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Vol. 25. Núm. 3.Junio 2005
Páginas 0-344
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Short-term clinical course of cardiovascular risk factors in renal-pancreas transplantationeritropoyetinade la óxido nítrico sintasa endotelial (eNOS)
J. M. González-Posada, L. Pérez Tamajón, A. Caballero, I. Laynez, D. Marrero, C. Rodríguez, A. Bravo, M. Meneses, A. Alarcó, L. Morcillo, D. Hernández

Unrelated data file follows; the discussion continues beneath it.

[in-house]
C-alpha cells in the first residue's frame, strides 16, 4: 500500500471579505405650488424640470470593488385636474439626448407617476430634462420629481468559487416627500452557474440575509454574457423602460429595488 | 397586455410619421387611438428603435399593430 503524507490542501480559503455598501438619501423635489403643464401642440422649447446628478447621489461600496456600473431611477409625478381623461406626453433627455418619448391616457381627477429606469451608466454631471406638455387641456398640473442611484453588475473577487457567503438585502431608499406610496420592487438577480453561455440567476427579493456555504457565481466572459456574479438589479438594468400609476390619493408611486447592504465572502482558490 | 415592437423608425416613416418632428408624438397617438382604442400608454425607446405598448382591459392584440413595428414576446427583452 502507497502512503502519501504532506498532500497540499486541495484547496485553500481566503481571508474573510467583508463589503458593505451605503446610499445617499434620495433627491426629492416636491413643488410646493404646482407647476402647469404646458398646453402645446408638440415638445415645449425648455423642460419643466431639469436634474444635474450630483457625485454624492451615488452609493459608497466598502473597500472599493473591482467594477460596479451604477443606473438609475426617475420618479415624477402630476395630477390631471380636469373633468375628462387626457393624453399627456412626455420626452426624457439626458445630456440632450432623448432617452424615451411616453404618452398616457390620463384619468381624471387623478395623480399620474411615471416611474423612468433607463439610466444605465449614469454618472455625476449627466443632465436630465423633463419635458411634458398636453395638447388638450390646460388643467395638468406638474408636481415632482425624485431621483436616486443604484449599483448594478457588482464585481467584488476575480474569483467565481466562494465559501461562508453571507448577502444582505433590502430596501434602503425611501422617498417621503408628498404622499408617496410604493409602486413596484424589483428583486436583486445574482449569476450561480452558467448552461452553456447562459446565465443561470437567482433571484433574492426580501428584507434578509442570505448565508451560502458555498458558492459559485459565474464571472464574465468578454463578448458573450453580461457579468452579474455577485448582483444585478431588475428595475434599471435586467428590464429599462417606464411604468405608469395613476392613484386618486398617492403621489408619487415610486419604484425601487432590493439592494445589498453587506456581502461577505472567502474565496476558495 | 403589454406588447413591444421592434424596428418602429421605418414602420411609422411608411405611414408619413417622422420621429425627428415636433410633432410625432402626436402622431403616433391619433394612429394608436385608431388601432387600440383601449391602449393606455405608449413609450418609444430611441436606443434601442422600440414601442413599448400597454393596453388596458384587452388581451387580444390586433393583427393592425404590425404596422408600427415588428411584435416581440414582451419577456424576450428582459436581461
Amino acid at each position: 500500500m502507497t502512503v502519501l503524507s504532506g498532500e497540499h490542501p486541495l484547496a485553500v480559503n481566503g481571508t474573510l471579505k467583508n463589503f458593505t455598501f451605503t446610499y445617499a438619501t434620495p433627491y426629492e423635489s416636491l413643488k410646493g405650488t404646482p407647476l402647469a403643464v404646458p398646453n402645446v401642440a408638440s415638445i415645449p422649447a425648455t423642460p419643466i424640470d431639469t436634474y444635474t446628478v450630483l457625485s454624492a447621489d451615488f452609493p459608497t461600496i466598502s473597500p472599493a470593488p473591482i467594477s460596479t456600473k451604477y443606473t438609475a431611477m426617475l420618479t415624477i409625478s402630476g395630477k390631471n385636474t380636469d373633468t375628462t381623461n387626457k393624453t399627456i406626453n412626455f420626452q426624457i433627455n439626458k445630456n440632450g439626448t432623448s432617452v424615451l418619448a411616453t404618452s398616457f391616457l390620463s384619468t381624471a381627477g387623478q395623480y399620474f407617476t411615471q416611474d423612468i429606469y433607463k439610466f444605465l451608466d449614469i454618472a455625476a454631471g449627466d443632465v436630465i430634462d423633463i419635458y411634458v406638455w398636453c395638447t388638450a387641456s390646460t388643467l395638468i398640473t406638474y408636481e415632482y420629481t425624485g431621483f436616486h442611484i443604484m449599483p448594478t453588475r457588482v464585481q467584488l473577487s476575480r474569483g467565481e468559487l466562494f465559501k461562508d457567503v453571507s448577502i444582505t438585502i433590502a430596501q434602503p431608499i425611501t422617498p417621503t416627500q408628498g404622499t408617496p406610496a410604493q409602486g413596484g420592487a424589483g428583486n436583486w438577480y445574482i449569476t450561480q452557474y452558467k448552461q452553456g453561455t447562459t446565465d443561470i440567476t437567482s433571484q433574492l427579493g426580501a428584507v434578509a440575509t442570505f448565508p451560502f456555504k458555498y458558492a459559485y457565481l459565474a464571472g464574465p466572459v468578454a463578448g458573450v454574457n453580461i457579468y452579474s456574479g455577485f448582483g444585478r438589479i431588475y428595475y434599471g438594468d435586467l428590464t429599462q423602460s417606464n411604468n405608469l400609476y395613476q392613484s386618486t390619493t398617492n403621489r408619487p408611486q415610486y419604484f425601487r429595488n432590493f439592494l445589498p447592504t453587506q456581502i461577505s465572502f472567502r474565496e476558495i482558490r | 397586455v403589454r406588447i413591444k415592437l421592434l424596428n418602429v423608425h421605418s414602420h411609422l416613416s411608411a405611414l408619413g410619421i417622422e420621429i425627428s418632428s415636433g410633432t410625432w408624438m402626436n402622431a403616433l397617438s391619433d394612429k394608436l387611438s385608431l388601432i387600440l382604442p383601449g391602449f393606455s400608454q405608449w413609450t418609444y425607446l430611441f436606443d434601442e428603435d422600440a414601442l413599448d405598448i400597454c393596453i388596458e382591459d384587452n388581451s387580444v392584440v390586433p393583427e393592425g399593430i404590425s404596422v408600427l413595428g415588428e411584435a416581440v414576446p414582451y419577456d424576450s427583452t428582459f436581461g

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NEFROLOGÍA. Volumen 25. Número 3. 2005 Short-term clinical course of cardiovascular risk factors in renal-pancreas transplantation J. M. González-Posada*, L. Pérez Tamajón*, A. Caballero**, I. Laynez***, D. Marrero*, C. Rodríguez*, A. Bravo****, M. Meneses****, A. Alarcó****, L. Morcillo** and D. Hernández* *Nephrology Department. **Endocrinology Department. ***Cardiology Department. ****General and GI Surgery Department A. IMPROVED SHORT-TERM CARDIOVASCULAR PROFILE AFTER SIMULTANEOUS PANCREAS-KIDNEY TRANSPLANTATION ABSTRACT The prognosis of type 1 diabetes mellitus (T1DM) patients with chronic renal failure (CRF) improves after simultaneous pancreas-kidney (SPK) transplantation. In order to evaluate the changes in cardio-vascular risk (CVR) factors after SKP, we studied nine recipients before and 6 months after SPK. There were five females and four males, with a mean age of 37 ± 8 years, duration of diabetes of 24 ± 5 years, three of them before starting dialysis, and six on dialysis (hemodialysis = 5; peritoneal dialysis = 1). Before SPK, all patients received anti-hypertensive therapy (1-4 drugs; mean 2.2 ± 0.9) and eight received statins. At 6 months after SPK, all patients were under triple immunosuppressive therapy (steroids + tacrolimus + MMF) without statins. They had normal renal function (Plasma Creatinine =1.2 ± 0.3 mg/dl) and pancreatic endocrine function (glycemia = 80 ± 8 mg/dl). HbA1c decreased significantly (8.4 ± 1.2 vs 4.7 ± 0 . 6 %; p < 0.007) with a value >7% in seven patients before SPK and in none 6 months after SKP transplantation (p < 0.001). Although Body Mass Index increased (23 ± 2 vs 25 ± 3 kg/m2; p < 0.05), plasma triglycerides decreased (130 ± 51 vs 88 ± 33 mg/dl; p < 0.05), and total cholesterol, LDL-cholesterol and HDL-cholesterol were similar. Systolic and diastolic blood pressure (BP) decreased (156 ± 7 vs 133 ± 15 ; p < 0.01 and 96 ± 7 vs 79 ± 9 ; p < 0.007) with only two patients on anti-hypertensive therapy (1 drug). Likewise, before transplantation all patients were hypertensive (six grade 1 and three grade 2) while this was observed in only two at the end of follow-up (both grade 1) (p < 0.001). In conclusion, SPK transplantation with good renal and pancreatic function is associated with a short-term improvement in CVR profile. Key words: Kidney pancreas transplant. Cardiovascular risk. Diabetes mellitus. Chronic renal failure. Correspondence: Dr. J. M. González-Posada Servicio de Nefrología Hospital Universitario de Canarias Ofra, s/n. La Laguna 38230 Sta. Cruz de Tenerife E-mail: 315 J. M. GONZÁLEZ-POSADAS y cols. EVOLUCIÓN A CORTO PLAZO DE LOS FACTORES DE RIESGO CARDIOVASCULAR TRAS EL TRASPLANTE RENO-PANCREÁTICO RESUMEN El pronóstico del paciente con diabetes mellitus tipo 1 (DMT1) e insuficiencia renal crónica (IRC) mejora tras el trasplante reno-pancreático (TRP). Con el fin de evaluar los cambios en los factores de riesgo cardio-vascular (RCV) se analizaron nueve pacientes que recibieron un TRP, antes (pre-TRP) y a los 6 meses de seguimiento (pos-TRP). Tres pacientes no habían iniciado diálisis, cinco estaban en hemodiálisis, y uno en diálisis peritoneal. Pre-TRP todos los pacientes recibían hipotensores (nº de fármacos = 2,2 ± 0,9; rango 1-4) y ocho de ellos estatinas. El tratamiento inmunosupresor consistió en Tacrolimus, Micofenolato Mofetil y esteroides. Pos-TRP todos mantenían función renal y pancreática normales (creatinina plasmática 1,2 ± 0,3 mg/dl; glucemia = 80 ± 8 mg/dl) sin necesidad de estatinas. La HbA1c descendió de forma significativa (8,4 ± 1,2 vs 4,7 ± 0 , 6 % ; p < 0,007), presentando un valor superior al 7 %, siete pacientes pre-TRP frente a ninguno pos-TRP (p < 0,001). Aunque el Índice de Masa Corporal aumentó (23 ± 2 vs 25 ± 3 kg/m2; p < 0,05), los triglicéridos descendieron (130 _ 51 vs 88 ± 33 mg/dl; p < 0,05), y el colesterol total, HDL-colesterol, LDL-colesterol fueron similares. La tensión arterial sistólica (TAs) y diastólica (TAd) descendió de forma significativa (156 ± 7 vs 133 ± 15; p < 0,01 y 96 ± 7 vs 79 ± 9 ; p < 0,007 respectivamente) y sólo dos pacientes recibían hipotensores pos-TRP (1 fármaco). En conclusión, estos datos sugieren que a corto plazo el TRP mejora algunos de los factores de RCV lo que pudiera traducirse en una optimización del pronóstico a más largo plazo. Palabras clave: Doble trasplante reno-pancreático. Riesgo cardio-vascular. Diabetes mellitus. Insuficiencia renal crónica. INTRODUCTION Survival of patients with type 1 diabetes mellitus (T1DM) and chronic renal failure (CRF) improves after renal-pancreas transplantation.1,2 Glycemia and renal function normalization has been considered as the cause of this improvement, although modification of other classical cardiovascular (CV) risk factors (RF) such as dyslipemia and AHT may be implicated. Coronary heart disease is one of the main morbimortality causes in patients with diabetes mellitus (DM). These patients are considered maximum risk, similar to patients con a history of ischemic heart disease, and it is recommended they should have a strict control on lipids (LDL-Cholesterol < 100 mg/dL) and blood pressure (BP < 130/80 mmHg).3,4 Also, in these patients the risk for death of CV origin increases with HbA1c increase, the lowest mortality rate being with an HbA1c level < 5%.5 In T1DM, dyslipemia is related to glycemic control, 316 whereas the incidence of arterial hypertension (AHT) increases with disease duration and the presence of diabetic nephropathy. Glycemia and renal function normalization after renal-pancreas transplantation (RPT) improves endothelial function and blood pressure figures, as well as the lipid profile.6,7 However, other factors inherent to transplantation, such as effects of immunosuppression and graft rejection, may negatively act since steroidal drugs produce endothelial dysfunction, AHT, hyperlipidemia, and glucose intolerance, and calcineurin inhibitors (Tacrolimus of Cyclosporin) produce nephrotoxicity, and toxicity to pancreatic B cells8. It has been clearly demonstrated that CV mortality in renal transplantation (RT), although lower than that in the dialysis population, is higher than that in the general population9, being the main mortality cause with functioning graft10,11. DM, as a primary disease, importantly contributes to this fact.11 Patients with T1DM and CRF show a clear benefit when they receive a RPT vs. isolated RT,1,2,6 with a lower per- RENAL-PANCREAS TRANSPLANTATION AND CARDIOVASCULAR RISK centage of hypertensive patients and CV events.6,13 In order to know the changes in classical CV RF, we have analyzed the clinical course of 9 patients before (pre-RPT) and 6 months after (post-RPT) renalpancreas transplantation. MATERIAL AND METHODS Between may 2002 and may 2003, 10 RPT were performed in our Center. One patient lost his pancreatic graft early in the clinical course and was excluded from the study. The clinical features of the remaining 9 patients and other transplantation-related data are shown in Table I. In all the cases, the double RPT was done according to the usual surgical technique, with pancreas implantation intraperitoneally, enteric shunting and systemic venous drainage (iliac vessels) and extraperitoneal renal to the left iliac cavity. In all patients, the same immunosuppressor protocol was followed with Timoglobulin (7 doses of 1.5 mg/kg/day, varying according to lymphocytes count), receiving the first dose during surgery after methyl-prednisolone (MP) 500 mg, and followed by MP 20 mg, tacrolimus 0.1 mg/kg/day bid until reaching blood levels between 8-12 ng/mL, MMF 2 g/day and steroids (MP 500 mg the day of transplantation, 60 mg/day for 6 days, and thereafter, Prednisone 20 mg/day for the first two months, tapering by 5 mg/day within 6 months from transplantation). In all cases, antimicrobial prophylaxis was used with vancomicin 1 gr i.v. in the operating room (just one dose), plus cefotaxime 1 gr iv t.i.d., for 3 days: antifungal prophylaxis with fluconazole 100 mg/day for 3 weeks and nistatine p.o. from the beginning of oral tolerance until discharge; anti-cytomegalovirus with gancyclovir i.v. for one week, followed by gancyclovir p.o. for 6 weeks in high-risk patients (CMV+ donors, and CMV- reciTable I. General data of study patients Recipient's age (years) Diabetes duration (years) Type of renal replacement therapy Donor's age (years) HLA-A-B-DR mismatch Anti-HLA antibodies rate (%) CIT pancreas (hours) CIT kidney (hours) Pre-RPT statins treatment yes/no Pre-RPT hypotensive treatment yes/no Number of anti-AHT drugs Immediate renal function post-RPT (%) Patients with acute rejection 37 ± 8 24 ± 5 3 predialysis/5 H/1 PD 25 ± 5 5 ± 0.7 (4-6) 0 7.3 ± 0.9 9.4 ± 0.8 8/1 9/0 2.2 ± 0.9 100 2/9 pient), and oral acyclovir in the remaining patients, and cotrimoxazol, 1 tablet p.o. for 6 months against Pneumocystis carinii. Parameters for glucose metabolism (baseline glycemia and HbA1c), lipid metabolism (Total cholesterol [TC], HDL-cholesterol [HDL-Ch], LDL-cholesterol [LDL-Ch], triglycerides [TG], Apo A and Apo B), weight, and systolic (SBP) and diastolic (DBP) arterial blood pressure, were determined pre-RPT and 6 moths after transplantation (post-RPT). Pre-RPT measurements were done during one of the follow-up visits scheduled in our Center for patient's inclusion in the double RPT waiting list, 1-4 months prior to performance of transplantation. As part of the assessment for inclusion in the waiting list, in all cases a cardiac stress-ultrasound was done to rule out ischemic heart disease, and lower limbs arteriography or angio-magnetic resonance imaging (angio-MRI) to rule out stenotic lesions within the iliac vessels. Other parameters such as weight and body mass index (BMI) and biochemical (plasma creatinine and creatinine clearance) were analyzed monthly during the follow-up. The Wilcoxon's test was used for comparison of continuous variables and Fisher's test for comparison of dichotomous variables. RESULTS Within 6 months, the 9 patients presented normal renal function (plasma creatinine = 1.2 ± 0.3, creatinine clearance = 77 ± 21 mL/min), being free from insulin and without statins treatment. Baseline glycemia and HbA1c significantly decreased within 6 months of study (Figures 1 and 2). The number of patients who presented a pre-RPT HbA1c level > 5% was 9 (100%) as compared to 3 (33%) post-RPT (p < 0.004), and with pre-RPT HbA1c level > 7% was 7 (78%) pre-RPT as compared to none (0%) post-RPT (p < 0.001) (Figure 2). Although BMI increased (23 ± 2 vs 25 ± 3 kg/m2; p < 0.05), TG significantly decreased (130 ± 51 vs 88 ± 33 mg/dL; p < 0.05), whereas TC, HDL-Ch, LDL-Ch. Apo A and Apo B did not show significant differences (Table II). Pre-RPT, 2 patients (22%) had LDL-Ch > 100 mg/dL vs. 3 (33%) post-RPT (p = NS). Blood pressure significantly decreased at the end of the follow-up period (Figure 3). Whereas pre-RPT all patients (100%) were hypertensive (6 stage I, and 3 stage II), post-RPT only 2 patients (22%) had stage I AHT (p < 0.001) that required treatment (one drug). In spite of antihypertensive drug treatment pre-RPT, in no case SBP and DBP reached figures < 130 and 80 mmHg, respectively, whereas post-RPT 5 patients (55.5%) kept BP below those levels (p < 0.01). 317 HD = hemodialysis; PD = peritoneal dialysis; CIF = cold ischemia time. J. M. GONZÁLEZ-POSADAS y cols. mg/dl preRPT postRPT Fig. 1.--Course of fasting plasma glucose levels before ( p reRPT) and within 6 months follow-up (postRPT) renal-pancreas transplantation. preRPT postRPT Fig. 2.--Course of HbA1c levels before (preRPT) and within 6 months follow-up (postRPT) renal-pancreas transplantation. DISCUSSION Patients with DM and CRF present a high CV mortality due to several factors such as the primary disease, the uremic milieu, volume overload, AHT, and dyslipemia. In the present study, 9 out of 10 patients with T1DM and CRF that received double RPT presented, within 6 months of follow-up, a normal functioning 318 of both grafts, including good renal function, and normal glucose and HbA1c levels. In addition, an appropriate lipid profile and a significant BP decent were achieved. Chronic renal failure, defined as a renal glomerular filtration rate (GFR) lower than 60 mL/min, is and independent CV RF.14 A GFR below 60 mL/min independently increases the risk for death from CV origin by 16%, reaching 30% when GFR is below 30 RENAL-PANCREAS TRANSPLANTATION AND CARDIOVASCULAR RISK Table II. Lipids and BMI course in the study follow-up Pre RPT Total cholesterol (mg/dL) HDL-Ch (mg/dL) LDL-Ch (mg/dL) Triglycerides (mg/dL) ApoA (mg/dL) ApoB (mg/dL) BMI (kg/m2) 189 63 89 130 150 88 23 ± ± ± ± ± ± ± 63 16 47 51 24 37 2 PostRPT 175 59 99 88 138 85 25 ± ± ± ± ± ± ± 37 12 27 33 39 37 3 p NS NS NS < 0.05 NS NS < 0.05 Data expressed as mean ± standard deviation. NS = not significant. p < 0.01 156 ± 7 150 120 96 ± 7 90 SBP 60 30 0 pre-RPT DBP p < 0,007 133 ± 15 79 ± 9 SBP DBP post-RPT Fig. 3.--Course of systolic (SBP) and diastolic (DBP) blood pressure levels before ( p reRPT) and within 6 months follow-up (postRPT) renalpancreas transplantation. mL/min.4,14 Although the transplanted renal patient presents an aged-adjusted CV mortality higher than that in the general population, this rate is lower than that of the dialysis patient.9 Although follow-up time in the present study was only 6 months, 8 out of 9 patients presented a GFR > 60 mL/min. Considering that recipients received a renal graft from a young donor, and in all cases they had an immediately improved renal function and a low incidence rate of acute rejection, we do foresee a low incidence of chronic nephropathy in the grafted kidney, and a long renal graft survival I the long run. Glycemia and HbA1c normalization is another factor that may have an effect on the better survival of patients with T1DM and CRF that receive a RPT, as compared to that of patients that receive only RT or remains on dialysis.1,2 In this sense, several stu- dies have shown a better control of classical CV RF, an improved endothelial and left ventricular function, in these patients with RPT as compared to RT.6,7,13,15 The beneficial effect of glycemia control on several CV RF and myocardial function improvement has been similarly observed in patients with T1DM without renal impairment that received an isolated pancreas transplantation.16 Although the relationship between glycemic control and macrovascular disease in DM is controversial, in a large population of diabetic men older than 45 years, Knaw et al.5 recently verified a 28% increase in CV mortality for each 1% increase in HbA1c, independently of other factors such as age, BP, total cholesterol, BMI, and cigarette smoking. The lowest mortality was found in those patients with an HbA1c < 5%. Besides, in young patients with T1DM, 319 J. M. GONZÁLEZ-POSADAS y cols. it has been observed that patients submitted to intensive insulin therapy that achieved a better glycemic control and lower HbA1c levels had a tendency to a decrease in CV events. In that study, progression to retinopathy was minimal when HbA1c was kept < 7%.17 More recently, in the continuation of that study, in patients with intensive insulin therapy, Nathan et al.18 observed a lower progression of the carotid artery intimal-media layers thickening measured by ultrasound, as a marker of macrovascular involvement. This marker was correlated to HbA1c and other factors such as age, SBP, and LDLCh/HDL-Ch ratio. In the present study, in all cases an HbA1c level < 7% was achieved in all cases, and below 5% in 67% of the cases, which in association with a better control of other risk factors will likely reduce progression to retinopathy and macrovascular disease. However, the effect of CV RF on the transplanted patient requires larger studies with longer follow-up times. In the present study, all patients kept and adequate lipid control, without needing statins. LDL-Ch recommended values in the DM patient ( < 100 mg/dL)3 were obtained in 6 out of 9 patients after RPT, and in all cases triglycerides significantly decreased. It is well accepted that hyperlipidemia increases CV disease in transplanted patients, although the precise relationship has not been fully determined in this population.19 On the other hand, statins use after RT improves patients' survival independently of other risk factors. Cosio et al.20, after controlling for several factors such as age and cholesterol level, observed a 24% decrease in mortality with the use of these drugs, not clearly determining whether the effect os statins on mortality is independent of lipid control. A longer follow-up period is required in RPT patients to assess the effect of statins and limit LDL-Ch levels in order to reduce the number of CV events. The most remarkable effect on classical CV RF was observed in BP decrease after RPT. This finding has been described by La Roca et al.7 who observed in 23 patients with T1DM and CRF a 100% prevalence of AHT pre-RPT as compared to 39% within four years of follow-up. It is difficult to assess whether the low AHT prevalence in our study is due to renal function normalization or to the effect of receiving grafts from young donors with short ischemia times, or whether other factors associated to glycemic control may involved. Anyhow, the better BP control may have an effect in optimizing the myocardial architecture and vascular remodeling, and in the long run, in a better survival in these patients after double RPT. In summary, these data suggest that, in the short term, RPT improves some of the CV RF, which may 320 translate into an optimization of long-term prognosis. Other emergent RF and an individualized assessment of CV RF must be used in the follow-up of this type of patients. REFERENCES 1. Becker BN, Brazy PC, Becker YT, Odorico JS, Pintar TJ, Collins BH, Pirsch JD, Leverson GE, Heisey DM, Sollinger HW: Simultaneous pancreas-kidney transplantation reduces excess mortality in type 1 diabetic patients with end-stage renal disease. Kidney Int 57: 2129-2135, 2000 2. Ojo AO, Meier-Kriesche HU, Hanson JA, Leichtman A, Magee JC, Cibrik D, Wolfe RA, Port FK, Agodoa L, Kaufman DB, Kaplan B: The impact of simultaneous pancreas-kidney transplantation on long term patient survival. Transplantation 71: 82-90, 2001. 3. Executive Summary of the Third Report of the National Colesterol Educational Program (NCEP) Expert Panel on Detection, Evaluation, and Treatment of High Blood Cholestero in Adults (Adult Treatment Panel III). JAMA 285: 2486-2496, 2001. 4. Chobanian AV, Bakris GL, Blak HR, Cushman WC, Green LA, Izzo JL, Jones DW, Materson BJ, Oparil S, Wright JT, Roccella EJ: National Heart, Lung, and Blodd Institute Joint National Committee on Prevention, Detection, Evaluation and Treatment of High Blood Pressure Education Program Coordinating Committee. The Seventh Report of the Joint National Committee on Prevention, Detection, Evaluation and Treatment of High Blood Pressure: The JNC 7 Report. JAMA 289: 2560-72, 2003. 5. Khaw KT, Wareham N, Luben R, Bingham S, Oakes S, Welch A, Day N: Glycated haemoglobin, diabetes, and mortality in men in Norfolk cohort of European Prospective Investigation of Cancer and Nutrition (EPIC-Norfolk). BMJ 322: 1-6, 2001. 6. Fiorina P, La Roca E, Venturini M, Minicucci F, Fermo I, Paroni R, D´Angelo A, Sblendido M, Di Carlo V, Cristallo M, Del Maschio A, Pozza G, Secchi A: Effects of Kidney-Pancreas Transplantation on Atherosclerotic Risk Factors and Endotelial Function in Patients with Uremia and Type 1 Diabetes. Diabetes 50: 496-501, 2001. 7. La Roca E, Fiorina P, Di Carlo V, Astorri E, Rossetti C, Lucignani G, Fazio F, Giudici D, Cristallo M, Bianchi G, Poza G, Sechi A: Cardiovascular outcomes after kidney-pancreas and kidney-alone transplantation Kidney Int 60: 1964-1971, 2001. 8. Boots JM, Christiaans MH, Van Hooff JP: Effect of immunosuppressive agents on long-term survival of transplants recipients: focus on the cardiovascular risk. Drugs 64: 2047-73, 2004. 9. Foley RN, Parfrey PS, Sarnak MJ: Cardiovascular disease in chronic renal diseae. Clinical Epidemiology of Cardiovascular Disease in Chronic Renal Disease. Am J Kidney Dis 32 (Supl. 3): S112-S119, 1998. 10. Dimeny EM: Cardiovascular disease after renal transplantation. Kidney Int 61: S78-S84, 2002. 11. Ojo AO, Hanson JA, Wolfe RA, Agodoa LY, Leavey SF, Leitchman A, Young EW, Port FK: Long-term survival in renal transplant recipients with graft function. Kidney Int 57: 307-313, 2000. 12. Gill JS, Pereira BJG: Death in the first year after transplantation: implications for patients on the transplant waiting list. Transplantation 75: 113-117, 2003. 13. La Roca E, Fiorina P, Astorri E, Rossetti C, Lucignani G, Fazio F, Castoldi R, Bianchi G, Di Carlo V, Pozza G, Sechi A: Pa- RENAL-PANCREAS TRANSPLANTATION AND CARDIOVASCULAR RISK tient survival and cardiovascular events after kidney-pancreas transplantation: comparison with kidney transplantation alone in uremic IDDM patients. Cell Transplant 9: 929-932, 2000. 14. Sarnak MJ, Levey AS, Schoolwerth AC, Coresh J, Culleton B, Hamm LL, McCullough PA, Kasiske BL, Kelepouris E, Klag MJ, Parfrey P, Pfeffer M, Raij L, Spinosa DJ, Wilson PW: Kidney Disease as a Risk Factor for Development of Cardiovascular Disease: A Statement From the Americam Heart Association Councils on Kidney in Cardiovascular Disease, High Blood Pressure Research, Clinical Cardiology, and Epidemiology and Prevention. Circulation 108: 2154-2169, 2003. 15. Biesenbalch G, Margreiter R, Königsrainer A, Bösmüller C, Janko O, Brücke P, Gross C, Zazgornik J: Comparison of progression of macrovascular diseases after kidney or pancreas and kidney transplantation in diabetic patients with end-stage renal disease. Diabetología 42: 231-234, 2000. 16. 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Drug safety 24: 755766, 2001. Cosio FG, Pesavento TE, Pelletier RP, Henry M, Ferguson RM, Kim S, Lemeshow S: Patient Survival After Kidney Transplantation III: The Effects of Statins. Am J Kidney Dis 40: 638-643, 2002. 321